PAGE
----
Lack of Doctors and Basic Resources Plagues Haiti’s Public Health System

The only state hospital in the Grand'Anse department serves a population of more than 430,000, but there are just two doctors on its permanent staff.
Despite all my efforts to attract doctors, there really is no doctor who wants to come to St. Antoine.

JÉRÉMIE, HAITI – Natache Mizene, 29, lies in a bed at Hôpital Saint-Antoine de Jérémie, the only state hospital for the Grand'Anse department. She is wearing a green, floral gown, and her whole body is swollen.


Her doctor has diagnosed her with kidney failure.


“I am diabetic, I have difficulty breathing, and I have hypertension,” says Mizene, an accounting student. “My doctor says I suffer from renal insufficiency.”


But she can’t get the treatment she needs at St. Antoine Hospital, located in Jérémie, the capital of the Grand'Anse department in southwestern Haiti.


“I was in the hospital for three months already when they sent me to another place because they could not do anything for me,” she says.


Frantz Alexis, 25, an intern at St. Antoine Hospital, confirms that the hospital can’t provide Mizene with the treatment she needs.


“Mizene should have an ionogram, a special type of blood test,” Alexis says. “But unfortunately, we do not have the equipment for that here at the hospital.”


Alexis is a third-year student at École d’Infirmières Notre Dame du Perpétuel Secours, a local nursing school.


“What makes her body swollen like that is that she has difficulty urinating, so all the salt stays in her body,” he says.


They have prescribed medication for Mizene that makes patients urinate, but it is not working, he says.


“She should see a nephrologist to look at her kidney, but unfortunately, we do not have a nephrologist here,” he says. “She needs to go to Port-au-Prince for that. In her case, there is nothing we can do for her here.”


Mizene says the hospital staff sent her to Port-au-Prince, the capital, to obtain care. But patients are responsible for paying for all their own costs, and she couldn’t afford to continue treatment away from home.


“After two weeks, I was forced to return here because I do not have the money to go to another place,” Mizene says.


Patients of St. Antoine Hospital say they suffer physically and economically because they can’t obtain the care they need locally. Staff members attribute this to a lack of specialists and resources. The directors of the hospital and the Grand'Anse delegation of the Ministère de la Santé Publique et de la Population, Haiti’s public health and population ministry, cite some progress but acknowledge that significant change is still needed.


There are 45 public medical institutions, including small clinics and dispensaries, that serve the nearly 433,000 inhabitants in the Grand'Anse, says Dr. Jean Lionel Gerôme, director of the ministry’s Grand'Anse delegation in Jérémie. But St. Antoine Hospital is the only state hospital in the department.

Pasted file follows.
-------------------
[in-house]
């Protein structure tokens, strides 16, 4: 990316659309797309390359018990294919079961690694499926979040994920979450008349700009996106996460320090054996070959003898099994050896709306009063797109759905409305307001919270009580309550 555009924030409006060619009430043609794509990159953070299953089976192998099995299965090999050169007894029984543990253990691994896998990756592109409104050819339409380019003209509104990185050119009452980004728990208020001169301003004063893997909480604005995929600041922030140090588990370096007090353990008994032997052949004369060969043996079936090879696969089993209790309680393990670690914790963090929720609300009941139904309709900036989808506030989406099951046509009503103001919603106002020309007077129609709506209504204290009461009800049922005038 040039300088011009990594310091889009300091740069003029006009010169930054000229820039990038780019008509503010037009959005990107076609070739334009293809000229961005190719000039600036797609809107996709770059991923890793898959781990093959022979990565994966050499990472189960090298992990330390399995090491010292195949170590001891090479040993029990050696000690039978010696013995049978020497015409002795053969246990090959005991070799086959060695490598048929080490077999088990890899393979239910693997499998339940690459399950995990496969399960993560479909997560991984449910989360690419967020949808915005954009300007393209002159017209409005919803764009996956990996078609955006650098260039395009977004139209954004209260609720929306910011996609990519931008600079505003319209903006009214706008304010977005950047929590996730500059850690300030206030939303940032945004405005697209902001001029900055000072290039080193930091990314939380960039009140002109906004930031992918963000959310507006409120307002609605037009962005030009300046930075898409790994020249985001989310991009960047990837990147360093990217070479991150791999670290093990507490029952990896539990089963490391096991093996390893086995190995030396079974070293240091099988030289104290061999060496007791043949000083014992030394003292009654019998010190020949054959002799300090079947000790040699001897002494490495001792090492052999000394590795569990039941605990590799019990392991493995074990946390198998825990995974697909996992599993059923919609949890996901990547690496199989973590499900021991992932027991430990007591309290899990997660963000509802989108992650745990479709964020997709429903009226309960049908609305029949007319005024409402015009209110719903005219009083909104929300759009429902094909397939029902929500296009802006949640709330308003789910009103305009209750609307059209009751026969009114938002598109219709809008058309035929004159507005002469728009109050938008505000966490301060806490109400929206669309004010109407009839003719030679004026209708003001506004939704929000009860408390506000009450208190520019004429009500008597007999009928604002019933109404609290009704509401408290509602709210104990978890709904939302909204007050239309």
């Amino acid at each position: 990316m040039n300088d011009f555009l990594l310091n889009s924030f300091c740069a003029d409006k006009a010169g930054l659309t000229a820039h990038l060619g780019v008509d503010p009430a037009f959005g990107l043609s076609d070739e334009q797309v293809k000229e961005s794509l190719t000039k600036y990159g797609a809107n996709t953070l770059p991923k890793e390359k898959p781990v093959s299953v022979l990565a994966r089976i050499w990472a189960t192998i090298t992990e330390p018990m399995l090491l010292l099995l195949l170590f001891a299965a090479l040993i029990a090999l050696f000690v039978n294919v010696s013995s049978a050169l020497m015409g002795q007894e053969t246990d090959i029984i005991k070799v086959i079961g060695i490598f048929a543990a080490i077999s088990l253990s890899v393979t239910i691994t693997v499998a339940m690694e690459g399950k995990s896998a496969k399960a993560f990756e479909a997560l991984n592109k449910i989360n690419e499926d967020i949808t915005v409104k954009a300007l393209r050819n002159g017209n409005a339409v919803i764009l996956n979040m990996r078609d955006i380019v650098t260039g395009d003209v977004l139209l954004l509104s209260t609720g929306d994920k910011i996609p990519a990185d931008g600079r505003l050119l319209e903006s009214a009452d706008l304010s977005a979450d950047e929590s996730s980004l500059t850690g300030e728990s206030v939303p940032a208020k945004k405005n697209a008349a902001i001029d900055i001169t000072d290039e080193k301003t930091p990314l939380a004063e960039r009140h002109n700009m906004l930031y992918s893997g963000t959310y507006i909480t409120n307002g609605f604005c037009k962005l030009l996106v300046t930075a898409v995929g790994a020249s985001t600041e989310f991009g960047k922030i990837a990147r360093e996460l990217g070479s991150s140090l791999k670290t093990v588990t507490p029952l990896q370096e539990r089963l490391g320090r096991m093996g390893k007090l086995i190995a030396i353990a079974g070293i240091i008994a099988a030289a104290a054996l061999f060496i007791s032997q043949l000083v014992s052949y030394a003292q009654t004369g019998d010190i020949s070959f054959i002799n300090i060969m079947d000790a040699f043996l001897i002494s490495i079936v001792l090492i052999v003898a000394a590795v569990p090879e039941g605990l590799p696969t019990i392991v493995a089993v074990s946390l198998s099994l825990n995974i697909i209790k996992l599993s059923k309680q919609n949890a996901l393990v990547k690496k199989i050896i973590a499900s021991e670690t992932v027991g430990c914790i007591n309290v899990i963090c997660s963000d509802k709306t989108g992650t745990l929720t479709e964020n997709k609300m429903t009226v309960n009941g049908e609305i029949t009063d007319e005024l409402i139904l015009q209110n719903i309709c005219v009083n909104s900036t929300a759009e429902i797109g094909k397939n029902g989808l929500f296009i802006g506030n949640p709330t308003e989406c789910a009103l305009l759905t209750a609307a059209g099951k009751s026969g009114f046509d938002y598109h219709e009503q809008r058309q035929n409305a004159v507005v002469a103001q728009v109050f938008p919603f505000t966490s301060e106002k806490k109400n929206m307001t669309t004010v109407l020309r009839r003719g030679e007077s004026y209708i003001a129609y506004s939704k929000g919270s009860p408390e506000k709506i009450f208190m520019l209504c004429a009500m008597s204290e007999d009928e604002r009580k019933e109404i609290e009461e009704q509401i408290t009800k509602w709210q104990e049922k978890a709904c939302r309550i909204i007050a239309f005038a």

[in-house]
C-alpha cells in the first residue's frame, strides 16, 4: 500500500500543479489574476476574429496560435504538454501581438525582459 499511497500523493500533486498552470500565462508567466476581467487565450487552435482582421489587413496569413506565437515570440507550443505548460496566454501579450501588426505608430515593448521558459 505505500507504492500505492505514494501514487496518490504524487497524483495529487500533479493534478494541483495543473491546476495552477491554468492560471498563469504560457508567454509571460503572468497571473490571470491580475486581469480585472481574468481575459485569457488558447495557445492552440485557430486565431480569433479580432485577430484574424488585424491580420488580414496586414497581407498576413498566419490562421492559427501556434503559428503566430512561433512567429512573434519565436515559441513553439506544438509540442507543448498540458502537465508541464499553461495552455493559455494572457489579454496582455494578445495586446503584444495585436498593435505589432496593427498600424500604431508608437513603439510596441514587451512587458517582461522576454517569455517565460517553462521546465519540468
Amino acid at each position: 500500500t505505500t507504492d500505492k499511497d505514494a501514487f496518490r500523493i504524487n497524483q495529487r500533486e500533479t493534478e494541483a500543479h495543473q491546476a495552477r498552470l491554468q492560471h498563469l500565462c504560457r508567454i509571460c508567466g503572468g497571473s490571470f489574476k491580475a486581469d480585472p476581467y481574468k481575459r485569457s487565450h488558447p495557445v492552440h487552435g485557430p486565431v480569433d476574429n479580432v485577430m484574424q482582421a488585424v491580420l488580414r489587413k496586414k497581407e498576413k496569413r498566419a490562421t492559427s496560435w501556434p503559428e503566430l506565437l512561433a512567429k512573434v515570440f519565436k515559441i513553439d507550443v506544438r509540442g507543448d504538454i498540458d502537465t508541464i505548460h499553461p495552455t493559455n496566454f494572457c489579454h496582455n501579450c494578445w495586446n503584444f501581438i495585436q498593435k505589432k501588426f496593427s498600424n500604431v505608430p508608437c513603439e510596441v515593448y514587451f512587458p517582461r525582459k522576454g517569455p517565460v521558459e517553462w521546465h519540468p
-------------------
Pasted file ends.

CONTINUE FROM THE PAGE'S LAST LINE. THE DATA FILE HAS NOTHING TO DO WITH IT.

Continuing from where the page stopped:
Dr. Jean Marie Duvilaire, 65, a surgical physician, serves as the director of St. Antoine Hospital. He says the hospital, which was built in 1923, has grown along with the population.


But patients and staff say not all medical services are available at the hospital. This hurts patients’ health. It also affects them financially if they have to travel to obtain care at a different hospital or stay in the hospital until they can afford treatment elsewhere.


When patients need services that are not available at St. Antoine, the staff refers them to hospitals in other towns or departments. But transportation is another barrier, as roads are in bad shape.


Agnus Teodore Fils, a former St. Antoine patient, sits on a small bed in his home in beige shorts and no shirt. A belt hangs around his neck.


“I was shot in the right shoulder,” he says, visibly in pain. “They rushed me to the emergency room, where they removed the bullet. But there were additional small fractures.”


He says the hospital couldn’t provide the treatment he needed.


“They told me there was nothing they could do for me because they did not have an orthopedic doctor,” he says.


So they sent him to Les Cayes, a town in the Sud department. But the ambulance was out of commission.


“What was most difficult at my moment of suffering was that the hospital ambulance did not have tires or gas,” he says. “My family had to resolve these problems very quickly.”


His family paid for gas and tires in order to transport him to Les Cayes.


But not all families can afford to obtain treatment elsewhere.


Norman Benoit, who was born in December 2012, was in the hospital with his parents.


Dr. Nadege Nassice, 33, a pediatrician at the hospital, says that Norman has myelomeningocele, a birth defect in which the backbone and spinal canal fail to close before birth.


“There is nothing we can do for him here except put him on antibiotics so that the opening does not become infected,” she says. “We have to wait until the parents find the money to take him to a neonatal surgical specialist in Port-au-Prince.”


This shortage extends nationwide.


“There are only three or four neonatal surgical specialists in Haiti,” Nassice says.


Patients cannot obtain the care they need at St. Antoine Hospital because of a lack of doctors and resources.


Duvilaire took charge of the hospital in May 2010 after the former director died in 2009.


Services are available at the hospital, says Duvilaire, who is wearing black pants and a white T-shirt that reads “Jinekolog san Frontyè,” or Gynecologists Without Borders in Haitian Creole. But the problem is the lack of professionalism among the staff.


“The biggest problem we have at the hospital is that both doctors and nurses give the impression they do not care,” he says. “It is this unprofessional attitude that the patients criticize.”